Many years ago when I was assigned as a parochial vicar (an assistant priest) at the Immaculate Conception Parish, East Weymouth, in the second year of our Confirmation Program one of the classes showed a film called "God in the Dock." It was a contemporary interpretation of a Christian on trial and how to prove the accused had any faith. It was the question: was there "enough evidence" to convict the man in the story for being a Christian. Certainly the idea of "is there sufficient proof in one's life of being a follower of Jesus Christ?" is a healthy and valid question. Have you ever asked yourself this question of "proof"? Often we think there is obvious proof of who we are, but the reality is that no one else thinks so because they cannot perceive it. We tend to think too much or too little of ourselves.READ MORE
One of the two biggest topics that is often discussed is the amount of traffic we now have and how few parking places there are. Indeed rush hour and congestion now seems to run all day, from very early morning until very late evening. Parking spaces in the City of Boston can cost between forty and sixty dollars, with monthly rates not too much less. We know here in Franklin how difficult it is to park at many of the houses of worship, including our own. The rules for parking that apply to hydrants, corners, driveways, and access ramps are not always strictly followed. Our Town graciously relaxes the parking rules somewhat for all of our churches on Sundays, but the safety laws still apply. Some folks do not want to know how to use the common sense values of safety and courtesy. It is so normal today for people to think that they are special and that rules and laws do not apply to them, only to other people. Our scripture this weekend invites us to ponder about the spirit and letter of the law and also our freedom to choose.READ MORE
We may not realize that the gospel passage of this weekend is a continuation of the great Sermon on the Mount. We are moving beyond the Beatitudes to many of the additional words and messages of Jesus. The images and symbols of salt and light are the two major images we are invited to identity with this weekend in the scripture readings. We are asked to ponder their meanings in our lives and how we further the work of Jesus as we live out being salt and light. Common to every culture is the use of salt and obviously we all need light, whether from the sun or artificial illumination, to live each day.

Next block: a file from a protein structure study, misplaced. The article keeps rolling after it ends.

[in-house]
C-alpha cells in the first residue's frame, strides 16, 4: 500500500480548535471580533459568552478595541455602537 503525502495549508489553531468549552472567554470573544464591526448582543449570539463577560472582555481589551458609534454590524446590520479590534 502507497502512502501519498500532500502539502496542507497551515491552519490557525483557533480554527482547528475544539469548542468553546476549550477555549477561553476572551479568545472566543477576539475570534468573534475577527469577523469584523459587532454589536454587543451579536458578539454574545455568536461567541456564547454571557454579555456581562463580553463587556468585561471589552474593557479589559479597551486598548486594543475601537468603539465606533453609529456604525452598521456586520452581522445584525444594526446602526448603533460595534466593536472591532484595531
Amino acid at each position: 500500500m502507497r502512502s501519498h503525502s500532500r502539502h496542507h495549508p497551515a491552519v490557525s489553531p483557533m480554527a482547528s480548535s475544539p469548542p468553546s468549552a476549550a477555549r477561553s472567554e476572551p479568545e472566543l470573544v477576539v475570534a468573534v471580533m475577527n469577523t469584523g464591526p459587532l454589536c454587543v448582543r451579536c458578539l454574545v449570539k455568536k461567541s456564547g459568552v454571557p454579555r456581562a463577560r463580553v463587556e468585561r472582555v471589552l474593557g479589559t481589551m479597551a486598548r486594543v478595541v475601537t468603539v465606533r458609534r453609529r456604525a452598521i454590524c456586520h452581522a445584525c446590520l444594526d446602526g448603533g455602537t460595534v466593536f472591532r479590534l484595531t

Salt and light are indeed very basic to human existence. In human history there even have been "salt wars." Light has always been needed and treasured. We need light in darkness and in our world we need light to be able to see and read. When we do not have salt or light, we can feel how much we need them. Without light, human life is impossible. Without salt, the food that we eat is without taste and quite flat.READ MORE
This weekend we celebrate another and a different style Feast of the Epiphany, the appearance of the Lord in the heart warming Feast of the Presentation of the Lord Jesus in the Temple. Again this revealing of the Lord is a sign of hope and light for all of us. In our Gospel, Mary shows what joy is after her struggle to keep hope and faith in God for so very long. For, previous to this event, she had various periods of fear and doubt and also anxiety and worry as we learn from the stories of the Annunciation, the Nativity and the Flight into Egypt which have been told to all of us. She proves to us by her life that if our lives are grounded in hope that God will act on our behalf, then there is nothing to fear and everything to celebrate. Life has meaning when we trust in the Lord despite the difficulties that surround us. Ultimately his grace will give us peace and joy.READ MORE
At Mass this weekend, we are offering the special prayers which come from the Mass for Various Occasions: "For Giving Thanks to God for the Gift of Human Life" as directed by Cardinal Seán. On our parish website there will be the text of his special homily for this Mass for you to read if you did not hear or see it on all the various social platforms and media outlets. Although this effort is being expended at the time of the March for Life in Washington, we need to remember that the theme of the opening prayer of this Mass reminds us "that we, whom you have made stewards of creation, may remain faithful in this trust and constant in safeguarding the dignity of every human life."READ MORE